When an offender is allowed out of prison to finish their sentence in the community. They must follow certain conditions.

Parole Board
A Parole Board decides whether an offender is ready to be released from prison

Plea
A formal answer to a charge given in court e.g. guilty or not guilty.

Police Officer In Charge
Your main contact person with the police for your case.

Pre-sentence reports
Report prepared by professionals such as a probation officer to help the Judge decide on a sentence.

Preventive detention
Prisoners may be released on parole but remain managed by Corrections for the rest of their life and can be recalled to prison at any time.

Prosecutor
The lawyer who presents the case against the person accused of a crime.

Protection Order
A protection order means an offender can be arrested if they hurt, threaten or approach you or your children. You can apply for a protection order if you're in a domestic relationship with the offender. A judge can include a protection order in a sentence

R

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Restorative Justice
Restorative Justice lets victims tell an offender how they have been affected, have a say in how the harm can be repaired, and begin to resolve some of the effects of the crime. A meeting is called a restorative justice conference.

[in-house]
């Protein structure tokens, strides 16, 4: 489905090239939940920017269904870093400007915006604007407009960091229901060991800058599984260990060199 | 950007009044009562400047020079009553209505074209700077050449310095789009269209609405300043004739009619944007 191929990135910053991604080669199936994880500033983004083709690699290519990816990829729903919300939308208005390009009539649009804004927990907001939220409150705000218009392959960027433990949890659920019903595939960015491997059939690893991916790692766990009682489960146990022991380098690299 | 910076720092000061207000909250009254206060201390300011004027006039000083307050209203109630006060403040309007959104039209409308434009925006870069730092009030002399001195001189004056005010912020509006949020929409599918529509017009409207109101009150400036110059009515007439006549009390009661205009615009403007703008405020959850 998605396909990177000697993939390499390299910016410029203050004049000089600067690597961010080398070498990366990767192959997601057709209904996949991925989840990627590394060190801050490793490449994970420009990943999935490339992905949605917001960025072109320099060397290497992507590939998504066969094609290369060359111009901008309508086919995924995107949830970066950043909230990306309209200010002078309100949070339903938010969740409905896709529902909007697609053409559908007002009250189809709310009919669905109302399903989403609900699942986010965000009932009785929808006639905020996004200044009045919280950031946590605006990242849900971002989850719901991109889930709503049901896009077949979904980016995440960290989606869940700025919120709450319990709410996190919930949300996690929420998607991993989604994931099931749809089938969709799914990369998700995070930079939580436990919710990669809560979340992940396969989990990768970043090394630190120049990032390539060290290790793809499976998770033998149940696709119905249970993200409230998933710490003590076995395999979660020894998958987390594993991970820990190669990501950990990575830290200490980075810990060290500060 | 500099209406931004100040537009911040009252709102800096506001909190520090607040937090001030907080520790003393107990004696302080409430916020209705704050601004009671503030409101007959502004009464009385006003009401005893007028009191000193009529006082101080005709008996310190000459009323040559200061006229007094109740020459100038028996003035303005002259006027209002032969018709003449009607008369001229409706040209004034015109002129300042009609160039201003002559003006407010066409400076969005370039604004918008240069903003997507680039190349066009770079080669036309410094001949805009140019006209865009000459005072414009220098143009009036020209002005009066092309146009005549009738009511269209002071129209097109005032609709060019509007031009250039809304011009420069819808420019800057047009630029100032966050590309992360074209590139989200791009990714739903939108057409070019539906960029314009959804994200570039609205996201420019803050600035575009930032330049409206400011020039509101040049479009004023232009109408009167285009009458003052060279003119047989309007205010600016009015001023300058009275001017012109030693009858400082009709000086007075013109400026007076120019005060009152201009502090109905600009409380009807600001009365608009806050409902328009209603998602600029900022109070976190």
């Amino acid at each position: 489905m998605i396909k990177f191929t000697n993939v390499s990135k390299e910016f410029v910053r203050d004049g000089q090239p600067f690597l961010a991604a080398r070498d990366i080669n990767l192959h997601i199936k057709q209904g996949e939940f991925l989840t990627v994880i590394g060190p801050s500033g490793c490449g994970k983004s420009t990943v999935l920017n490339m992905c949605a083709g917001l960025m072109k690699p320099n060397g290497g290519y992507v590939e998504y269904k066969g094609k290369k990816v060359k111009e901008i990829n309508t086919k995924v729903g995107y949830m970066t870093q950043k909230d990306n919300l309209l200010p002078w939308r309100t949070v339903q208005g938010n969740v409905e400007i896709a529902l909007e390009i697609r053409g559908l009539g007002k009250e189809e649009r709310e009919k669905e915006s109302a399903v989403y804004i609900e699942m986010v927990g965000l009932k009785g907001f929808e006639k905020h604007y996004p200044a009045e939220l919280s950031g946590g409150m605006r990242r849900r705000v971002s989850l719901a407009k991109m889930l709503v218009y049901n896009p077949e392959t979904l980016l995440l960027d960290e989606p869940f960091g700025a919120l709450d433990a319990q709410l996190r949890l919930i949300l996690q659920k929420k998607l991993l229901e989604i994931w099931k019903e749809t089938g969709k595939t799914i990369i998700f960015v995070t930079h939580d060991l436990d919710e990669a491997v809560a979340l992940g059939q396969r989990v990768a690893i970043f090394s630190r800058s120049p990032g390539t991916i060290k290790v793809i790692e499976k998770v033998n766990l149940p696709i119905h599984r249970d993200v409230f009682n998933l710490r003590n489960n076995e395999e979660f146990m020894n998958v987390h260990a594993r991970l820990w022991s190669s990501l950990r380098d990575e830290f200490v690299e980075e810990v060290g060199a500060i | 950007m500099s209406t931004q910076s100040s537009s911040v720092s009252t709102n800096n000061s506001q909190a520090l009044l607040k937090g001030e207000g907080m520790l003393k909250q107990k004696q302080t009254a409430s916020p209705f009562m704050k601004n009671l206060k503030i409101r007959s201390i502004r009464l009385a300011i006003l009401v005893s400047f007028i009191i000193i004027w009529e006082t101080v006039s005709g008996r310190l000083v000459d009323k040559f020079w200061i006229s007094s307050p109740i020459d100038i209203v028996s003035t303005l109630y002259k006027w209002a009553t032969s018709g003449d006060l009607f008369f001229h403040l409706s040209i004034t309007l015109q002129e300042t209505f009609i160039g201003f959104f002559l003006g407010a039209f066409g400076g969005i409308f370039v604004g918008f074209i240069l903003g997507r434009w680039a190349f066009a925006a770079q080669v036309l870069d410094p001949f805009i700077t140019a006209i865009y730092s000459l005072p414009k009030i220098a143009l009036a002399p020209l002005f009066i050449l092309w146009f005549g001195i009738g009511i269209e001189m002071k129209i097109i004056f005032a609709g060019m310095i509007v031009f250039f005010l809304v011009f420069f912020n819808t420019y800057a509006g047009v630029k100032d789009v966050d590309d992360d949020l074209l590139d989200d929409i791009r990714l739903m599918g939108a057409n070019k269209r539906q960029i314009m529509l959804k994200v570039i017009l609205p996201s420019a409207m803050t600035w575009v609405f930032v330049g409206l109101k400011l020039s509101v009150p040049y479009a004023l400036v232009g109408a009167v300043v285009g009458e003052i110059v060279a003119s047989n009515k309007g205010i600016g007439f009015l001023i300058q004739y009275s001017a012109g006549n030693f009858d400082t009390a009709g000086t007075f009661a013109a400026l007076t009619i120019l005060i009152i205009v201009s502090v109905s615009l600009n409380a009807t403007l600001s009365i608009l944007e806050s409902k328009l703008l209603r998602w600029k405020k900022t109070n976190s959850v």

S

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Sentence
The consequences of the crime for the offender if they've pleaded or been found guilty.

Sentence Indication
A statement by the court that provides the person accused of the crime an idea of the type and length of the sentence for their charge/s.

Sentencing
This is when the Judge decides what happens to the offender if they've pleaded or been found guilty.

Serious crime
A crime of a sexual nature or other sexual assault, a crime that resulted in serious injury or death or that led the victim to have ongoing fears for their safety or the safety of one or more of their immediate whānau.

Sexual Assault
Sexual Assault is a broad term used to cover all types of sexual offending, including rape.

T

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Trigger
Something (a place, sound, smell or something else) that causes distress by bringing back feelings of a traumatic experience.

V

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Verdict
Formal judgement whether someone is guilty or not guilty

Victim Impact Statement
A record of how the crime has affected the victim. This is usually done in writing, but can include photographs, drawings or poems. A judge must consider it when sentencing an offender. The victim can read the statement to the court just before sentencing

Victim Notification Register
A confidential list used by criminal justice agencies to keep victims informed about the offender, such as where the case is in the court process, if there's a temporary release from prison and when the offender is up for parole.

Victims Code
The Victims Code sets out how you can expect to be treated when you are a victim of crime.

W

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Witness
A person who tells the court about what they have seen, heard or experienced.

Y

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Young people
A person between the ages 14 - 17

0800 650 654 - 24/7 Victims Information Line